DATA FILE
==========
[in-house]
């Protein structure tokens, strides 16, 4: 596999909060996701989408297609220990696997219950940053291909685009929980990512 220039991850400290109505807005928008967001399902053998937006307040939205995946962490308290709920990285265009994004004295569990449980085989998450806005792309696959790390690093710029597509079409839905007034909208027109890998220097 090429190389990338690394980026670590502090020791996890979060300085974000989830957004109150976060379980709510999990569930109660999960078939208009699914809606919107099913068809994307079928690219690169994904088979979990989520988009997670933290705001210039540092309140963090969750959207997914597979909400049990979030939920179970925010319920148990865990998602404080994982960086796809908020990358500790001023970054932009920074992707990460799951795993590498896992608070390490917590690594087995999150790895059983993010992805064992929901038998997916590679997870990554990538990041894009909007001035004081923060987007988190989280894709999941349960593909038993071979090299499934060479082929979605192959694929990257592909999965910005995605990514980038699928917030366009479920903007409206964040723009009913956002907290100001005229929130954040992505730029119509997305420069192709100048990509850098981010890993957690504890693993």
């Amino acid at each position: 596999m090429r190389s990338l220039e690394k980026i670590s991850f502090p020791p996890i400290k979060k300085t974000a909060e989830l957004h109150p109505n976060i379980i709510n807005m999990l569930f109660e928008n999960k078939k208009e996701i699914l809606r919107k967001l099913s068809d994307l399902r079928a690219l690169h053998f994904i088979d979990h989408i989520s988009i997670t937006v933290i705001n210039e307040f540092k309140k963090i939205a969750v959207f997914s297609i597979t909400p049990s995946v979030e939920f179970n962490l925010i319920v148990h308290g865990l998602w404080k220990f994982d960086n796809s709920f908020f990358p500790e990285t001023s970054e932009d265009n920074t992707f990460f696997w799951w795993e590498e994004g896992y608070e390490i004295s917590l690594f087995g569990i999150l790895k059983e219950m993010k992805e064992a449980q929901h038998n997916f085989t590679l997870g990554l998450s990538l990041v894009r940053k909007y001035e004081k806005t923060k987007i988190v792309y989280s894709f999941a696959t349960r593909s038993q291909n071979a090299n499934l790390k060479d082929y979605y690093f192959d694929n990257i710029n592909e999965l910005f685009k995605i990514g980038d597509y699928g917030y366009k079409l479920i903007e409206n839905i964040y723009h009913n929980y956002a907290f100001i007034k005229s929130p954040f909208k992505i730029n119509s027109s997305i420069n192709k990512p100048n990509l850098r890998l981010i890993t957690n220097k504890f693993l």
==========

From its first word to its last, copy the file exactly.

[in-house]
């Protein structure tokens, strides 16, 4: 596999909060996701989408297609220990696997219950940053291909685009929980990512 220039991850400290109505807005928008967001399902053998937006307040939205995946962490308290709920990285265009994004004295569990449980085989998450806005792309696959790390690093710029597509079409839905007034909208027109890998220097 090429190389990338690394980026670590502090020791996890979060300085974000989830957004109150976060379980709510999990569930109660999960078939208009699914809606919107099913068809994307079928690219690169994904088979979990989520988009997670933290705001210039540092309140963090969750959207997914597979909400049990979030939920179970925010319920148990865990998602404080994982960086796809908020990358500790001023970054932009920074992707990460799951795993590498896992608070390490917590690594087995999150790895059983993010992805064992929901038998997916590679997870990554990538990041894009909007001035004081923060987007988190989280894709999941349960593909038993071979090299499934060479082929979605192959694929990257592909999965910005995605990514980038699928917030366009479920903007409206964040723009009913956002907290100001005229929130954040992505730029119509997305420069192709100048990509850098981010890993957690504890693993």
């Amino acid at each position: 596999m090429r190389s990338l220039e690394k980026i670590s991850f502090p020791p996890i400290k979060k300085t974000a909060e989830l957004h109150p109505n976060i379980i709510n807005m999990l569930f109660e928008n999960k078939k208009e996701i699914l809606r919107k967001l099913s068809d994307l399902r079928a690219l690169h053998f994904i088979d979990h989408i989520s988009i997670t937006v933290i705001n210039e307040f540092k309140k963090i939205a969750v959207f997914s297609i597979t909400p049990s995946v979030e939920f179970n962490l925010i319920v148990h308290g865990l998602w404080k220990f994982d960086n796809s709920f908020f990358p500790e990285t001023s970054e932009d265009n920074t992707f990460f696997w799951w795993e590498e994004g896992y608070e390490i004295s917590l690594f087995g569990i999150l790895k059983e219950m993010k992805e064992a449980q929901h038998n997916f085989t590679l997870g990554l998450s990538l990041v894009r940053k909007y001035e004081k806005t923060k987007i988190v792309y989280s894709f999941a696959t349960r593909s038993q291909n071979a090299n499934l790390k060479d082929y979605y690093f192959d694929n990257i710029n592909e999965l910005f685009k995605i990514g980038d597509y699928g917030y366009k079409l479920i903007e409206n839905i964040y723009h009913n929980y956002a907290f100001i007034k005229s929130p954040f909208k992505i730029n119509s027109s997305i420069n192709k990512p100048n990509l850098r890998l981010i890993t957690n220097k504890f693993l």